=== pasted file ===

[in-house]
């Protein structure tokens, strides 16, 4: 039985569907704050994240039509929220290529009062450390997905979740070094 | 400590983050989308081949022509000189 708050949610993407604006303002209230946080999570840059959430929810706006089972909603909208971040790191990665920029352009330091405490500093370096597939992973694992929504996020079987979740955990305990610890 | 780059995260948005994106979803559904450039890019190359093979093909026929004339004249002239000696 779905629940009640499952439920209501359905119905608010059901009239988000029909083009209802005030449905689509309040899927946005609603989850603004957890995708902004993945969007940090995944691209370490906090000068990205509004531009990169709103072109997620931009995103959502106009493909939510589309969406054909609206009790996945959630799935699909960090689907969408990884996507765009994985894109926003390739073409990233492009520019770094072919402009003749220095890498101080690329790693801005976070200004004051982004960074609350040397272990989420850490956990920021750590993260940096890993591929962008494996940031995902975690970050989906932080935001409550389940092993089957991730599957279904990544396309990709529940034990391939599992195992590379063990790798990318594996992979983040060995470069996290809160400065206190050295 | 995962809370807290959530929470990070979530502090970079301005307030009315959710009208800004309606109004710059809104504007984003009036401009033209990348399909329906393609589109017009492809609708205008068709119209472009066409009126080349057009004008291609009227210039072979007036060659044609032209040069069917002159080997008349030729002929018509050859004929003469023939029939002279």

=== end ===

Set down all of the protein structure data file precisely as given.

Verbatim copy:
[in-house]
């Protein structure tokens, strides 16, 4: 039985569907704050994240039509929220290529009062450390997905979740070094 | 400590983050989308081949022509000189 708050949610993407604006303002209230946080999570840059959430929810706006089972909603909208971040790191990665920029352009330091405490500093370096597939992973694992929504996020079987979740955990305990610890 | 780059995260948005994106979803559904450039890019190359093979093909026929004339004249002239000696 779905629940009640499952439920209501359905119905608010059901009239988000029909083009209802005030449905689509309040899927946005609603989850603004957890995708902004993945969007940090995944691209370490906090000068990205509004531009990169709103072109997620931009995103959502106009493909939510589309969406054909609206009790996945959630799935699909960090689907969408990884996507765009994985894109926003390739073409990233492009520019770094072919402009003749220095890498101080690329790693801005976070200004004051982004960074609350040397272990989420850490956990920021750590993260940096890993591929962008494996940031995902975690970050989906932080935001409550389940092993089957991730599957279904990544396309990709529940034990391939599992195992590379063990790798990318594996992979983040060995470069996290809160400065206190050295 | 995962809370807290959530929470990070979530502090970079301005307030009315959710009208800004309606109004710059809104504007984003009036401009033209990348399909329906393609589109017009492809609708205008068709119209472009066409009126080349057009004008291609009227210039072979007036060659044609032209040069069917002159080997008349030729002929018509050859004929003469023939029939002279």